07:55 GMT16 May 2021
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    "I really do believe we will be greeted as liberators." – Dick Cheney (March 16, 2003)

    A new poll released Wednesday, conducted by the public relations and market research firm Penn Schoen Berland, suggests that US efforts to win the hearts and minds of the Iraqi people did not succeed.

    The firm, co-founded by former Hillary Clinton lead strategist Mark Penn, interviewed 250 Iraqi men and women face-to-face, along with another 3,250 interviews in 15 other countries throughout the world. All individuals interviewed were between the ages of 18-24. The poll had a margin of error of +/- 1.65%.

    An overwhelming 93% of Iraqis interviewed considered the United States to be an enemy, while only 6% of Iraqis interviewed considered America an ally.

    The poll’s findings demonstrate the harrowing human cost of the US-led invasion of Iraq and the toppling of the Iraqi dictator Saddam Hussein. The over-ten-year occupation saw over 1 million Iraqis killed, the displacement of 1/3 of the country’s population, and mired the nation in deep political, social, and economic instability.

    In recent years, Iraq has become a hotbed for Daesh extremism and is at threat of becoming a failed state. Daesh militants have secured several strongholds in northern Iraq, instituting a form of repressive fundamentalist rule in what was once an ethnically and culturally diverse area.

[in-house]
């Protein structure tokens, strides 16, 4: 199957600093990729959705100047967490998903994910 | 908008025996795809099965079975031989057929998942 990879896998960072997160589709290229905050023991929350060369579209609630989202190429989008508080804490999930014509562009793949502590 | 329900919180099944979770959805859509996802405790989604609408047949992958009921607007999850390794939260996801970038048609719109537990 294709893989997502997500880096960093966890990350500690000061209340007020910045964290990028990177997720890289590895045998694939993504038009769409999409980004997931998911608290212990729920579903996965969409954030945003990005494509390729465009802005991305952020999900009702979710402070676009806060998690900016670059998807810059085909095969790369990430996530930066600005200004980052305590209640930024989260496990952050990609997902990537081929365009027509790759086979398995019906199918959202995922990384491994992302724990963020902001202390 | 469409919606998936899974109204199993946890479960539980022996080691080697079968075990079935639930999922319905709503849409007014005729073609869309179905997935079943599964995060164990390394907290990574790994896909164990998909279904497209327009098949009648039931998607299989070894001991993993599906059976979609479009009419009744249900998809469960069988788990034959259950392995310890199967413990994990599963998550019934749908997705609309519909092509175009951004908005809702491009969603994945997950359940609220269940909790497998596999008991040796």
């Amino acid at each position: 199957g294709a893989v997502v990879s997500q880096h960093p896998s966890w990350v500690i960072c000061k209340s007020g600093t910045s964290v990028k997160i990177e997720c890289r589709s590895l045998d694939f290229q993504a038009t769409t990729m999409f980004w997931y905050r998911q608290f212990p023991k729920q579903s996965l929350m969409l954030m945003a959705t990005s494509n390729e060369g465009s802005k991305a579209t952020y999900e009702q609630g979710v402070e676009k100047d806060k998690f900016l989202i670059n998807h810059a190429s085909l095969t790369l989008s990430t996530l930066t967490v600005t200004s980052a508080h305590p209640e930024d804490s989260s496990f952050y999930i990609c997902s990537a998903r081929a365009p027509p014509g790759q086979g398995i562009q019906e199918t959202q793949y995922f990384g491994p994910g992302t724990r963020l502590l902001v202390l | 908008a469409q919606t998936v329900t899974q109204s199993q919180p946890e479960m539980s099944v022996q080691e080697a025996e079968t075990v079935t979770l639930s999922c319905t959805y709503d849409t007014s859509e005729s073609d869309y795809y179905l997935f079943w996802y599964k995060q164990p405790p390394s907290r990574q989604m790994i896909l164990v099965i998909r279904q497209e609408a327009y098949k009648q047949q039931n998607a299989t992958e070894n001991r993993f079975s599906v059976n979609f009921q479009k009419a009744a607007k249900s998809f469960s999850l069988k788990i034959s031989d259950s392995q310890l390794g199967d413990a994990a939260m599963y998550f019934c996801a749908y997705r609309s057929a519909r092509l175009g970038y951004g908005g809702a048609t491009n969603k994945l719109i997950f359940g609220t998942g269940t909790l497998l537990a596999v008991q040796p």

In a speech prior to the 2003 invasion, then-Vice President Dick Cheney cited military and defense analysts, claiming that Iraqis would "erupt in joy" in the wake of the US invasion to topple Saddam Hussein.

    The war was also billed as a "cakewalk," that would take mere months, if not weeks, to conduct. The war and its aftermath quickly devolved into an over-decade-long civil war, essentially destroying the infrastructure of the once-populous and socially organized country.

    America’s reputation with 18-24 year olds throughout the Middle East is not much better with 82% of Yeminis, 81% of Palestinians, and 57% of Lebanese, in viewing the US as an enemy.

    Haroon Moghul, a fellow at the Institute of Social Policy and Understanding, provided a tongue-in-cheek explanation for the poll’s findings: "For years, many have argued that Muslims and Arabs, like other humans, don’t appreciate being bombed or occupied, and finally we have a study to confirm this suspicion."


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    U.S. Department of State, 9/11, terrorism, neoconservatism, War on Terror, invasion of Iraq, War in Iraq, US Military, Pentagon, US Department of Defense (DoD), White House, Bernie Sanders, Hillary Clinton, Donald Trump, Jeb Bush, Donald Rumsfeld, George W. Bush, Dick Cheney, Mark Penn, Lebanon, Israel, Palestine, Yemen, US, Iraq
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